Blocks of flats were evacuated in Denmark, the Oresund bridge to Sweden closed and Norwegian ferries cancelled as Storm Otto swept across Scandinavia.
Winds reached 145km/h (90mph) on Norway’s south-west coast and forecasters in Denmark issued orange weather alerts for northern Jutland.
A Copenhagen housing company moved 280 residents out of three blocks, warning the gales could bring them down.
The 1950s flats have a design fault and cannot withstand high winds.
The storm first hit northern Denmark and southern Norway, battering the coastal area of Rogaland and forcing schools on the Norwegian coast to close early. Ferries were cancelled between northern Denmark and Norway.
A number of flights to and from Copenhagen airport were cancelled or delayed and train services in Jutland in western Denmark were badly affected.
North Jutland police said roofs had been badly damaged and the large number of incidents meant they could respond only the most critical situations. They warned against making any unnecessary journeys.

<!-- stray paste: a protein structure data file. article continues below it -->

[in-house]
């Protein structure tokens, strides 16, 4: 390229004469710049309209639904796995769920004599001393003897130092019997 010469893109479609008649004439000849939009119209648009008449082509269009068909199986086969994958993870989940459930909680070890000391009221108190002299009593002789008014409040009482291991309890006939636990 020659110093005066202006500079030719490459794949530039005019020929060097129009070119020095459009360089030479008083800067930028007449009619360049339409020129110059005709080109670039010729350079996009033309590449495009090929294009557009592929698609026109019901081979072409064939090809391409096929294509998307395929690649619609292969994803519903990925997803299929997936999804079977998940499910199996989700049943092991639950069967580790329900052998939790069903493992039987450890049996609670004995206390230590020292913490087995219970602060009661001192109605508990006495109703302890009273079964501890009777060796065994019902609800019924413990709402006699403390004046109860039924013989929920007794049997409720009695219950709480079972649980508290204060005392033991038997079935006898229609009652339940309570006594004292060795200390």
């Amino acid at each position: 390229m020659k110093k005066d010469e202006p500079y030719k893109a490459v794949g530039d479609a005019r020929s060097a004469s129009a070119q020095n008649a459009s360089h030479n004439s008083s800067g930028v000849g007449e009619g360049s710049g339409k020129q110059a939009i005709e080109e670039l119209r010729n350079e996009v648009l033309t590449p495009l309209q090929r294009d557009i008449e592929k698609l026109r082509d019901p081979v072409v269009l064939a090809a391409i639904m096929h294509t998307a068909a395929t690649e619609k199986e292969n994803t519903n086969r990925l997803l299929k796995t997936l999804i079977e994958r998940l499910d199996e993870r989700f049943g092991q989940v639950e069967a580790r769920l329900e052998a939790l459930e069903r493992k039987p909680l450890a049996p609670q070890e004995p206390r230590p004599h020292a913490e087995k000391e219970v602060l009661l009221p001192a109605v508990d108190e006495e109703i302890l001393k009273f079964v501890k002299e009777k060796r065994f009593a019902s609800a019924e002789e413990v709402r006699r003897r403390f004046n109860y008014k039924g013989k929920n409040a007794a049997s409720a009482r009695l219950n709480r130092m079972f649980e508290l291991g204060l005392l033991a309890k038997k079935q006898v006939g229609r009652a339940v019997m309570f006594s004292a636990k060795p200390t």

As the storm moved east, the Oresund road and rail bridge across the strait between Denmark and Sweden was shut during the evening rush-hour.
Train services between the south-western city of Malmo and Gothenburg were cancelled and drivers were urged not to make unnecessary journeys.
The Swedish prime minister’s plane had to turn back and make an emergency landing at Stockholm’s Arlanda airport during the afternoon, Swedish radio reported.
However, a false alarm involving the plane’s brakes was blamed for the incident and there was no indication that the storm was involved. Ulf Kristersson was said to be on his way to the Munich security conference.
SOURCE – BBC News
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